- Typing the query into the search engine – the query is the keyword or keyphrase and/or contains the keyword(s)
- Users usually select one of the top three results
- They will refer to more than one website on their SERP
- They scan read for answers and want to find them quickly
- The user changes the search query if they can’t find the answer they are looking for
The leading search engines and their market share
There are around 25 search engines which are used on a regular basis around the world, but it is only the top five that have more than 1% of the market share, with Google not surprisingly, holding the lion’s share as you can see below (correct as of July 2020). It is for this reason why most people base their SEO around Google and their algorithms.
- Google – 70.37%
- Bing – 13.09%
- Baidu – 11.96%
- Yahoo – 2.96%
- Yandex – 1.21%
* source: Newmarketshare.com
What are the different types of search query?
As we discussed above, the role of search engines has remained the same, and that is also the case with the types of queries typed in. Very broadly, they will fit into one or sometimes more than one, of these types of query.
Navigational search queries
Navigational queries are still perhaps surprisingly the most popular and are when people search for a specific website or brand such as Google, Facebook or Nike. Although the user knows the website domain, they still type “google” or “facebook” into a search engine, and indeed the top websites and brands receive the highest amount of search queries.
Informational search queries
Quite simply, these are queries whereby the user is searching for information. Often these are “How to…”, “Why does…” or “Should I…” queries and ones that many of us submit almost every day.
Transactional search queries
One of the areas that has witnessed rapid growth in the last decade has been internet sales. Transactional queries are queries where the user is looking to purchase something. The search usually conducted using the specific product name such as “Louis Vuitton” or more generically, “designer handbags”. Often the query will be “Where can I buy…” or “… price” but it will specifically relate to a category or individual item.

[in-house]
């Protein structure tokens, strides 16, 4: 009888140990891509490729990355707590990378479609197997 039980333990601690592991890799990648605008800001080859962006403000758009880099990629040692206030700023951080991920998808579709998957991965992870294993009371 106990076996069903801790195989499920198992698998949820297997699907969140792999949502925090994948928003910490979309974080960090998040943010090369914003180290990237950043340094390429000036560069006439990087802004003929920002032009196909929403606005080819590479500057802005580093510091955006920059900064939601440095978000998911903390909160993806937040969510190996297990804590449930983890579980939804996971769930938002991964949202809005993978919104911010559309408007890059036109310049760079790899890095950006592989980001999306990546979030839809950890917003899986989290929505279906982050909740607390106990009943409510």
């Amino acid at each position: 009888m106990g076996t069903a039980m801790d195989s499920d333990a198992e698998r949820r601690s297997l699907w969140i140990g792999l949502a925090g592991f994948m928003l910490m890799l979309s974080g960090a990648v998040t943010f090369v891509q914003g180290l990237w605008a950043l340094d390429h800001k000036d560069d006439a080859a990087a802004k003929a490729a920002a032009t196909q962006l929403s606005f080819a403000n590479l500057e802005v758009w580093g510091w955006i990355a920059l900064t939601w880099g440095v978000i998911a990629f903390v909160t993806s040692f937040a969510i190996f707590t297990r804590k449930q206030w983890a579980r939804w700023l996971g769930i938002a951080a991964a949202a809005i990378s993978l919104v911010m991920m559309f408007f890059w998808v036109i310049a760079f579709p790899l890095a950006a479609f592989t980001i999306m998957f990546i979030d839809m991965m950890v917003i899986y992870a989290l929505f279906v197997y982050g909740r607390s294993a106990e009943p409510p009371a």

It is common for informational search queries to become transactional ones with the use of a “Call to Action” (CTA) or by opening the query in an app if it is performed on a mobile device.
How often are SERP updates?
The objective of SEO is to get on the first page of Google’s organic search for popular queries that relate to your website. Ideally, you want or need to be in the top three, with the top being the pinnacle. While it may, on the face of it, appear that there can only be one winner, that isn’t necessarily the case.
SERPs are updated on a daily, even hourly basis as new websites and content is indexed, which affect the organic results. Don’t forget previous searches, location and cache can also influence SERP results. SERPs can also be affected by even minor tweaks to Google’s algorithm with major algorithm updates causing massive changes and panic in the SEO world!
Being top of the rankings one day doesn’t necessarily mean you will be in the top three the next. It is why organic SEO needs to be an ongoing process as will never be completed.
The features of the SERP
SERPs have many features that may be the layman isn’t aware of. Take the “zero position”, for example. A query can be straightforward such as “How to peel an onion” which will almost inevitably show a Google featured snippet that gives you all the answers that you need for this menial task. Other features include “Rich snippets” that influence users’ behaviour, and it has been proven that very generic search have far lower click-through rates (CTR).
Rich snippets have a broader visual appeal as well as providing all the information that you require. There are numerous rich snippets in the SERP, but here are some of the most common, which you will have seen but maybe not realised:
- Answer boxes
- The carousel of images and products at the top of the search
- Answer box
- Sponsored links such as Google Ads
- Top stories
Featured Snippets will steal lots of traffic from the top positions
The impact that these rich snippets have shouldn’t be underestimated, so they are well worth considering and including in your SEO. The results for your endeavours may be far greater than you would imagine!
If you have any questions on your positions in the SERP, or just want to start seeing some improvements, speak to one of the team today on 02 038 5400.
- A basic introduction to how search engines work
- What are the main ranking factors?
- How are search engines used?
- The leading search engines and their market share
- What are the different types of search query?
- Navigational search queries
- Informational search queries
- Transactional search queries
- How often are SERP updates?
- The features of the SERP